Wednesday, July 21, 2010

Full Sail by Beverly Pierce Strobel

Full Sail: A 21st Century Spiritual Cruise on Board the Mayflower by Bev erly Pierce Stroebel

So, I must admit that I didn’t really like Full Sail, though I did find some parts of it interesting. My first impression was that it was a social history of Puritan religion and how it affected U.S. institutions, law, and traditions today. In short I was expecting a more academic approach to the topic. Full Sail truly is more of a daily spiritual devotional guide than history.

The author has spilt up the chapters into logbook entries that correspond to major historical landmarks made by the Puritans, who sailed over on the Mayflower. Each chapter starts with a scripture, a wake-up call and briefing. The “wake-up call” usually involved famous, interesting, and on-topic quotes by historical leaders, writers, and figures. The “briefing” would introduce the topic the author wanted address through the lens of the puritan experiences and then turned into a social commentary on how the nation incorporated these values or ideas, and how the issues apply to the present day. Some of these briefing topics included: education, law enforcement and court systems, liberty, land, language, and literacy.

Many of the topics were treated rather superficially without much detail. The author quoted other people more often than I would have liked. I would have liked to hear more of her thoughts and opinions expressed.

I found a few of her "briefing" essays really interesting. I enjoyed reading the author’s essay on marriage. The essay focused a lot on how Christ has a marriage like relationship with those who are believers. It was an interesting comparison and fascinating to read.

After opening this way the author would list “Free Time” options where she encouraged readers to do service, ponder a certain theme, or some other activity that would incorporate the topic into devotional participants lives.

After free time was a “last briefing” in which the author includes hymn that applied to the topic and prayers. I’m really not a fan of written prayers, and so didn’t really like this section. I most especially didn’t like this section when it included a “cruise bonus” which 90% of the time was a scene from a screenplay, which was obviously the author’s pet project. These things were occasionally really difficult to read through. The dialogue was so fake, and writing often hit the reader over the head with an obvious theme. Really, it just wasn't something I was excited to be reading. A few scenes weren’t that bad, but most of them were pretty hard to get through, and there were a few that I gave up reading at all in order to move on to the next topic. There is a decent short story about teddy bears that was a nice break from screen plays, though.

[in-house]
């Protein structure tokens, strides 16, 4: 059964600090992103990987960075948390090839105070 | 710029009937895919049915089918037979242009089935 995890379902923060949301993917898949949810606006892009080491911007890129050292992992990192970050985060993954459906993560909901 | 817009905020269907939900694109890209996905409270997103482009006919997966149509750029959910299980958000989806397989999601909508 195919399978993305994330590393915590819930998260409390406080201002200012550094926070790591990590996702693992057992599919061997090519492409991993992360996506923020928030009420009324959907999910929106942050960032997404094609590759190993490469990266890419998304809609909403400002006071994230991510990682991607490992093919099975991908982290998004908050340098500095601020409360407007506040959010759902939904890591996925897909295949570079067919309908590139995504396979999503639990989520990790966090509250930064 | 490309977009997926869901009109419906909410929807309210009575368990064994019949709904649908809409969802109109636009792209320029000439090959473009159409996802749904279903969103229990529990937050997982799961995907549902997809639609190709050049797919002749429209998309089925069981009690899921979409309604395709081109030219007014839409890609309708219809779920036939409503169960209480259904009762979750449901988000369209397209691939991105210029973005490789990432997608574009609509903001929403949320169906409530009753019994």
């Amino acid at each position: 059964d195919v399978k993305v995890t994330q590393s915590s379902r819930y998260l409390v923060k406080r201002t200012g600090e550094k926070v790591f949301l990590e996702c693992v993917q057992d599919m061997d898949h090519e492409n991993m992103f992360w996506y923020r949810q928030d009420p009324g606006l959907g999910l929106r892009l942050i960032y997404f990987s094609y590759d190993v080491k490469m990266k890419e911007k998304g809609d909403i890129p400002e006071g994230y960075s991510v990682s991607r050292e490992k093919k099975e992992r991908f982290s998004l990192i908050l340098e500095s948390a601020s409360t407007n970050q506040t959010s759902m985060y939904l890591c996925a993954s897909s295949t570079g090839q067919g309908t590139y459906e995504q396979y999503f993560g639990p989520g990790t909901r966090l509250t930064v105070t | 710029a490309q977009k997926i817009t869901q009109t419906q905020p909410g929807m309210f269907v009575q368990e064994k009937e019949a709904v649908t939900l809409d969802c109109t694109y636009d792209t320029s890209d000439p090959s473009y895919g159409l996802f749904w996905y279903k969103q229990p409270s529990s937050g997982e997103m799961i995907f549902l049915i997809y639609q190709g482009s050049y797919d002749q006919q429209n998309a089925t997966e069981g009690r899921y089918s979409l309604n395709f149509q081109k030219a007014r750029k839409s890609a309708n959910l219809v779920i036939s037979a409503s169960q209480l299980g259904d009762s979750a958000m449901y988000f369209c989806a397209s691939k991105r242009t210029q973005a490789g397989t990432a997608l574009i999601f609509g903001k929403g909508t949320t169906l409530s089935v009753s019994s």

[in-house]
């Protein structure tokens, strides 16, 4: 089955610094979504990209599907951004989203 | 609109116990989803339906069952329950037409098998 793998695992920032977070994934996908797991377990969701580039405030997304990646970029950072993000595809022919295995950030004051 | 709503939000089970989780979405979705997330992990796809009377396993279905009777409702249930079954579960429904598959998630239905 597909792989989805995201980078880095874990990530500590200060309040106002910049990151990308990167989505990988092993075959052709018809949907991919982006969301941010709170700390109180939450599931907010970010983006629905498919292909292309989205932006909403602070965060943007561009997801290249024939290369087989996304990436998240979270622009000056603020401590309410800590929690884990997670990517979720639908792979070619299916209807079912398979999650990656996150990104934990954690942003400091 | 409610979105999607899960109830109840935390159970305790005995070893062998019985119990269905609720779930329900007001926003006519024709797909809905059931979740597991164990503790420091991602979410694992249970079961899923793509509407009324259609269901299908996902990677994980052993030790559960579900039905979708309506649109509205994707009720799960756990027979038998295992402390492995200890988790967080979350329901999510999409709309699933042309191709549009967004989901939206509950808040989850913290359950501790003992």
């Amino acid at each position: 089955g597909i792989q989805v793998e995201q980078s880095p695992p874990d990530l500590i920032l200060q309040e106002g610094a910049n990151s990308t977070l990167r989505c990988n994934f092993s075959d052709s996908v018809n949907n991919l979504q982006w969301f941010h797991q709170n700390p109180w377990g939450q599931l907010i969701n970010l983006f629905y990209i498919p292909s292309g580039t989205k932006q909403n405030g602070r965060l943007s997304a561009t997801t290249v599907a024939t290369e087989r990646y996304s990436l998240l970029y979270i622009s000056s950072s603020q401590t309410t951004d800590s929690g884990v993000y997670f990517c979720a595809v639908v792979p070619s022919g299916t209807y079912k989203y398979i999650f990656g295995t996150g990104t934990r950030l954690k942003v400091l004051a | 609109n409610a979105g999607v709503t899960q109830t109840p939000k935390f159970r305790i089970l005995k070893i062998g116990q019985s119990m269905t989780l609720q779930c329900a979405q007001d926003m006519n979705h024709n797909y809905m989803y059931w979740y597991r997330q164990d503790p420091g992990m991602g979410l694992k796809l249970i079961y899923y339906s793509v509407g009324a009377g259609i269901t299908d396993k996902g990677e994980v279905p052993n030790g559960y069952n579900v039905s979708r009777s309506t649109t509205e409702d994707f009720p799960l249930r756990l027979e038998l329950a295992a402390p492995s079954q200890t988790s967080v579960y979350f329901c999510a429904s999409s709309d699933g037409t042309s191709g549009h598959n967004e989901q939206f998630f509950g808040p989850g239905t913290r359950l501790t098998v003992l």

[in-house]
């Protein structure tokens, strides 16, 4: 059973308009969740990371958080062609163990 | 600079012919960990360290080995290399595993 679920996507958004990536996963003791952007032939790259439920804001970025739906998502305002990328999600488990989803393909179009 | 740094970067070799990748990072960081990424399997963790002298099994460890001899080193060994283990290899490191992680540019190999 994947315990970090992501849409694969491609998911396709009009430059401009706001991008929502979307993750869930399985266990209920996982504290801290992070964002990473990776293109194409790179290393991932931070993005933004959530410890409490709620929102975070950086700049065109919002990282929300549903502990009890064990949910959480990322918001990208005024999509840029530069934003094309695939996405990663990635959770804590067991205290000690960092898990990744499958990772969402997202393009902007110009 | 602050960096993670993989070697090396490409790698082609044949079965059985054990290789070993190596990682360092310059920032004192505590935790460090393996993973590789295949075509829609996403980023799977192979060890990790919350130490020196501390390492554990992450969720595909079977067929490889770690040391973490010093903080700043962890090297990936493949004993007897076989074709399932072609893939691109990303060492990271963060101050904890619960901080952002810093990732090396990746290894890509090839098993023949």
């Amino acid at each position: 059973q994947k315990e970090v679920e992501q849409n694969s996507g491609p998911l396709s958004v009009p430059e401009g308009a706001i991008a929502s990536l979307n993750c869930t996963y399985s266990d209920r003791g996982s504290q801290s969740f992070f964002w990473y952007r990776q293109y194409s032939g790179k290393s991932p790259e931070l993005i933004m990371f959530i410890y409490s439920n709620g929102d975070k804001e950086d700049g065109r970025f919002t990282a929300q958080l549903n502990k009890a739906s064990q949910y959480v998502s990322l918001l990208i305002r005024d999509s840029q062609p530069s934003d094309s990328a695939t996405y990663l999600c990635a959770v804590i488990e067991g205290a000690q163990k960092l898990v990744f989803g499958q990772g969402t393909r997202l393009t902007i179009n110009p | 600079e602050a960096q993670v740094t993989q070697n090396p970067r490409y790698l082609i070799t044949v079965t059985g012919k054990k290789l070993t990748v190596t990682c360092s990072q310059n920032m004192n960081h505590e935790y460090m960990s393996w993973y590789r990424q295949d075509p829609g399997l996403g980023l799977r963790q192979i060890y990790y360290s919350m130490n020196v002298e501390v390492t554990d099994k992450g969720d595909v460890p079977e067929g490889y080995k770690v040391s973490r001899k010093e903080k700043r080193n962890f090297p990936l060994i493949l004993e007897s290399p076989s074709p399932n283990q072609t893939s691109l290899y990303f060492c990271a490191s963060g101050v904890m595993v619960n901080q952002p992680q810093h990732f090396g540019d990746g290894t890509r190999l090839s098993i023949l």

Other points along the daily devotional could include a “cruise library visit,” which was a list of recommended books on the topic the author was addressing. Each chapter also included the introduction of each generation of the author’s ancestors. So, the book has a very strong Family History bent to it, and includes basic information on doing genealogical research. The author also repeats about four different times that her ancestor Mary Chilton was the first woman to set foot on Plymouth Rock, according to family oral traditions. I think she does a very good job at introducing the history and background of her ancestors and I found this to be rather interesting. Perhaps, because it was personal to the author and it becomes obvious how much research she had done to recreate the history and lives of these people in her mind. In fact, the main character in her screenplay excerpts is none other than Mary Chilton.

Each devotional ends with “covenant and dedications” which includes positive affirmations about the topic discussed, and a “night watch,” which included a list of scriptures to read.

I don’t think I would really recommend Full Sail to anyone I know, but it is a book that contains a lot of information. There is a large bibliography on Mayflower topics, including a reading list of books for children and young adults on the topic. A section on Genealogy resources, marriage resources, a list of information and organizations devoted to messianic Jews, a list of ministries, volunteer organizations, and humanitarian aid services are also included in the appendix.

The book has a lot of resources and talking points for those that are interested in presenting American themed spiritual discussions/lectures/sermons. It could also be a useful resource for those that are specifically interested Mayflower Pilgrims’ Family History. I don’t think I quite fit in the author’s target audience, but I hope I gave enough information about the style and format of the book so that those interested can make better decisions on purchasing it.

Bring it on communications send this book for me to review.

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